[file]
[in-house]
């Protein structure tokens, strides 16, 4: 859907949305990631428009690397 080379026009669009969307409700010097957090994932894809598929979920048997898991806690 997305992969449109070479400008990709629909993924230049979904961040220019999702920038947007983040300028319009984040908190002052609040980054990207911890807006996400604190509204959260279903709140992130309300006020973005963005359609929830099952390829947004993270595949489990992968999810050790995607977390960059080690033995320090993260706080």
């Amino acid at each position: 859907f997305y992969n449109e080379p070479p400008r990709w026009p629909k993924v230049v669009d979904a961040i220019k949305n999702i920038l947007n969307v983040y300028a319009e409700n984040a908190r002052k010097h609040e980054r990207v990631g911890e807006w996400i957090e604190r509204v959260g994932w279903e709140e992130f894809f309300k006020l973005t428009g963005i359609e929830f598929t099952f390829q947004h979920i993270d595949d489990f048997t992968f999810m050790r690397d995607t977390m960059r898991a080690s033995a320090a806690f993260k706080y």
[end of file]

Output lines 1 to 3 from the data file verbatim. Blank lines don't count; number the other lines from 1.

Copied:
[in-house]
């Protein structure tokens, strides 16, 4: 859907949305990631428009690397 080379026009669009969307409700010097957090994932894809598929979920048997898991806690 997305992969449109070479400008990709629909993924230049979904961040220019999702920038947007983040300028319009984040908190002052609040980054990207911890807006996400604190509204959260279903709140992130309300006020973005963005359609929830099952390829947004993270595949489990992968999810050790995607977390960059080690033995320090993260706080």
């Amino acid at each position: 859907f997305y992969n449109e080379p070479p400008r990709w026009p629909k993924v230049v669009d979904a961040i220019k949305n999702i920038l947007n969307v983040y300028a319009e409700n984040a908190r002052k010097h609040e980054r990207v990631g911890e807006w996400i957090e604190r509204v959260g994932w279903e709140e992130f894809f309300k006020l973005t428009g963005i359609e929830f598929t099952f390829q947004h979920i993270d595949d489990f048997t992968f999810m050790r690397d995607t977390m960059r898991a080690s033995a320090a806690f993260k706080y």